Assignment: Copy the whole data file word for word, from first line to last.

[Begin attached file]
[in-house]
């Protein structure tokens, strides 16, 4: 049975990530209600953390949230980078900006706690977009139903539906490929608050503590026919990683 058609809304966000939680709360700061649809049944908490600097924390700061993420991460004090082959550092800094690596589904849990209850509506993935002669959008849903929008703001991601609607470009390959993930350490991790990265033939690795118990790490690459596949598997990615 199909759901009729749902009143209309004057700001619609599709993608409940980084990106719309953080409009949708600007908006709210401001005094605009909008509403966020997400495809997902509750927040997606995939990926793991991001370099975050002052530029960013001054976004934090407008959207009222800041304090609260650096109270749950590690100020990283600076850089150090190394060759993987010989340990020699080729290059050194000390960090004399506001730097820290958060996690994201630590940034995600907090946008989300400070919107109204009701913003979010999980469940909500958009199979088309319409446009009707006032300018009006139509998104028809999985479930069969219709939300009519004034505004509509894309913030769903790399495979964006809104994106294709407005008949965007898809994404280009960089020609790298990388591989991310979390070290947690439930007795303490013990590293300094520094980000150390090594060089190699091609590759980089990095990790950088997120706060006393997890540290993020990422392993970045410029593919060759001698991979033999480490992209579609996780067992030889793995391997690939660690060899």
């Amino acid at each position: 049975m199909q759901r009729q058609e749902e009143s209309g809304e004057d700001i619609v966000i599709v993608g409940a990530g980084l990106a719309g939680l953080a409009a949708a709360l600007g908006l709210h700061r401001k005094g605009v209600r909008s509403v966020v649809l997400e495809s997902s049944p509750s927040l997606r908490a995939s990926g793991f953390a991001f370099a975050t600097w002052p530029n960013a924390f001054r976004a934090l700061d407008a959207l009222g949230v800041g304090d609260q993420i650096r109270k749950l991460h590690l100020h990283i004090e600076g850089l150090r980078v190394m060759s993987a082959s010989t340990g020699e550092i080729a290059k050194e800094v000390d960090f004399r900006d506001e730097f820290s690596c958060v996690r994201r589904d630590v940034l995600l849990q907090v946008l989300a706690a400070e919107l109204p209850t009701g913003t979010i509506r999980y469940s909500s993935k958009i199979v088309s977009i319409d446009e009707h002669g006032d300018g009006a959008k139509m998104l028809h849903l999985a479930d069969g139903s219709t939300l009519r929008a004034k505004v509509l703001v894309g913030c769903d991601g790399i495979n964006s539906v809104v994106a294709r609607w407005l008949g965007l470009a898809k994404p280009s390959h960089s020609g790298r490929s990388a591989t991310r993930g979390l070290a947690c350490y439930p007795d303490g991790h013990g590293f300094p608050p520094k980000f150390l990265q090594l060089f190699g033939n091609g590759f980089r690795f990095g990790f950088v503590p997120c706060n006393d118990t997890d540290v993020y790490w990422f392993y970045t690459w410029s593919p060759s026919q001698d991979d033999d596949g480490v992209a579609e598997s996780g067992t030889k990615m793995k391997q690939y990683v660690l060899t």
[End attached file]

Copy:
[in-house]
């Protein structure tokens, strides 16, 4: 049975990530209600953390949230980078900006706690977009139903539906490929608050503590026919990683 058609809304966000939680709360700061649809049944908490600097924390700061993420991460004090082959550092800094690596589904849990209850509506993935002669959008849903929008703001991601609607470009390959993930350490991790990265033939690795118990790490690459596949598997990615 199909759901009729749902009143209309004057700001619609599709993608409940980084990106719309953080409009949708600007908006709210401001005094605009909008509403966020997400495809997902509750927040997606995939990926793991991001370099975050002052530029960013001054976004934090407008959207009222800041304090609260650096109270749950590690100020990283600076850089150090190394060759993987010989340990020699080729290059050194000390960090004399506001730097820290958060996690994201630590940034995600907090946008989300400070919107109204009701913003979010999980469940909500958009199979088309319409446009009707006032300018009006139509998104028809999985479930069969219709939300009519004034505004509509894309913030769903790399495979964006809104994106294709407005008949965007898809994404280009960089020609790298990388591989991310979390070290947690439930007795303490013990590293300094520094980000150390090594060089190699091609590759980089990095990790950088997120706060006393997890540290993020990422392993970045410029593919060759001698991979033999480490992209579609996780067992030889793995391997690939660690060899």
């Amino acid at each position: 049975m199909q759901r009729q058609e749902e009143s209309g809304e004057d700001i619609v966000i599709v993608g409940a990530g980084l990106a719309g939680l953080a409009a949708a709360l600007g908006l709210h700061r401001k005094g605009v209600r909008s509403v966020v649809l997400e495809s997902s049944p509750s927040l997606r908490a995939s990926g793991f953390a991001f370099a975050t600097w002052p530029n960013a924390f001054r976004a934090l700061d407008a959207l009222g949230v800041g304090d609260q993420i650096r109270k749950l991460h590690l100020h990283i004090e600076g850089l150090r980078v190394m060759s993987a082959s010989t340990g020699e550092i080729a290059k050194e800094v000390d960090f004399r900006d506001e730097f820290s690596c958060v996690r994201r589904d630590v940034l995600l849990q907090v946008l989300a706690a400070e919107l109204p209850t009701g913003t979010i509506r999980y469940s909500s993935k958009i199979v088309s977009i319409d446009e009707h002669g006032d300018g009006a959008k139509m998104l028809h849903l999985a479930d069969g139903s219709t939300l009519r929008a004034k505004v509509l703001v894309g913030c769903d991601g790399i495979n964006s539906v809104v994106a294709r609607w407005l008949g965007l470009a898809k994404p280009s390959h960089s020609g790298r490929s990388a591989t991310r993930g979390l070290a947690c350490y439930p007795d303490g991790h013990g590293f300094p608050p520094k980000f150390l990265q090594l060089f190699g033939n091609g590759f980089r690795f990095g990790f950088v503590p997120c706060n006393d118990t997890d540290v993020y790490w990422f392993y970045t690459w410029s593919p060759s026919q001698d991979d033999d596949g480490v992209a579609e598997s996780g067992t030889k990615m793995k391997q690939y990683v660690l060899t």